Lisa McTigue Pierce

OK, and tell me, I’m not all that familiar with the process here. So, how often is packaging validation slowing down a device launch? Does that happen a lot?



Roy Morgan (guest)

You know it happens more … more commonly than people would think. Just in my own career, and I’ll use those examples that I have experienced personally.

In my younger years as a device engineer trying to bring new products to market it was not uncommon for us to have initial packaging failures with prototype testing of prototype devices. And the reason for that is when you’re cycling through designs early on, as any device engineer will be able to tell you, you don’t really understand every little feature or nuance that has to go into a device. Sometimes you might underestimate the power source that’s needed to drive a specific drill. Or, you know, a shaver or deburring system or an RF tool or a sensor. You might underestimate the sensitivity of the onboard electronics or the lack of robustness in a fastening technology, whether it’s adhesives, screws, snaps, ultrasonic welding, or what have you, and you’re cycling through all these different options and alternatives, trying to get a prototype to work. You finally seize on something that does work, and then the nightmare unfolds where you forget about packaging and advance that much farther along because you cracked the nut. You got the design to work, but you forgot to bring the packaging with it. You go into that first round of testing, and either one of two things happens: You get lucky or you don’t. And if you don’t, you either break your device, you break the packaging, or you break both, and that’s what PATH addresses in totality.



Lisa McTigue Pierce

OK, so the typical validation process for packaging is months, correct?



Roy Morgan (guest)

That’s right. It typically will take between six to nine months for a design team that has thought about their packaging to get a product all the way through. If you’re on the unlucky side, it can stretch out to a year. And I’ve seen even, you know, 16-, 18-month programs go on. So that’s not unheard of. But six to nine is about the typical time that it takes.



Lisa McTigue Pierce

OK. And with PATH then the packaging validation process would be?



Roy Morgan (guest)

It shortens dramatically. What we tell people is possible — and this is really for companies that are truly prepared; design teams that have every “I” dotted and every “T” crossed in preparation to make a submission — it is possible to achieve within three to six weeks. This sounds impossible from most perspectives, but if you have everything ready and the only things left are your packaging validation and your sterilization validation, and you line up the right laboratory and get everything done just right, it can be achieved.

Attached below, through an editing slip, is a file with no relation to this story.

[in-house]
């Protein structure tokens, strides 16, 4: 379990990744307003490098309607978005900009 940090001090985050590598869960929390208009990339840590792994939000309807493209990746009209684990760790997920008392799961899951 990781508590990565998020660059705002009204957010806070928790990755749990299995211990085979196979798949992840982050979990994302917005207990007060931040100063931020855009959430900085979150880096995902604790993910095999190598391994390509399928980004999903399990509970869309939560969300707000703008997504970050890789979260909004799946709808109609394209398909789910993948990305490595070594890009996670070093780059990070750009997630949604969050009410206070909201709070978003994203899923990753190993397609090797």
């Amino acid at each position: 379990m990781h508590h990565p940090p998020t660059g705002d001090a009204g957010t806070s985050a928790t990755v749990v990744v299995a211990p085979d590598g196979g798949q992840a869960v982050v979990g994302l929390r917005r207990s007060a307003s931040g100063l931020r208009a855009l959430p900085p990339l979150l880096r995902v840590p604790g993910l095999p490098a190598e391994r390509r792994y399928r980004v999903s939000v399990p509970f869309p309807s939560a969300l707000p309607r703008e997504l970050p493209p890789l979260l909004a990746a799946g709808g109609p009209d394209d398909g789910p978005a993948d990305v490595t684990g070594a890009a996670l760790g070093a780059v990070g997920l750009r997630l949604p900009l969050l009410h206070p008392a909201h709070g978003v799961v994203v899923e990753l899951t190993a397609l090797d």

Lisa McTigue Pierce

OK. One of the other benefits that … Roy had the opportunity to speak here at … this is a co-located show, so he was speaking at Design Alley, which is part of the bigger Anaheim event that WestPack co-locates with. And during that presentation, one of the things that I saw on the signage that was there was that PATH can save medical device manufacturers up to one million dollars in development costs. Did I read that right? 1MM? Is that a million?



Roy Morgan (guest)

That’s a million. And yes, you read that right.



Lisa McTigue Pierce

OK, so it didn’t specify packaging development or device development, but either way tell us how can the device manufacturers save a million, up to a million dollars in development costs with, through PATH?



Roy Morgan (guest)

Sure. So this is a regional-specific type of savings. So let me talk about how that works. Anybody who’s been in a startup or any CEO that’s run a startup appreciates that every company, whether it’s a big box, mid box, or startup has a burn rate per month. How many dollars is that company spending every month to keep the lights on, employ the engineers, keep the cleaning staff coming, put coffee on the table out in the break room, and all of that. If it’s a Northeastern company, you’re probably burning between 30 to maybe 40,000 a month. If you’re a Midwest company, maybe a little bit less. If you’re a West Coast company, it’s probably closer to $50,000 a month to do that.

All of that has to go on whether the product is launched and making revenue or not. And if you’re into a packaging development cycle that has an error issue or some other problem and you exceed the planned … and typically the plan, I’ve seen most startups do is packaging will take three months, and we’re done. The reality is it’s six to nine months. So that’s three months longer than you probably have in your plan. And if you have a problem, it’s probably another three or four months at $50,000 a month in burn rate. It’s pretty easy to see how that rapidly adds up to half a million or more, or potentially as much as a million.



Lisa McTigue Pierce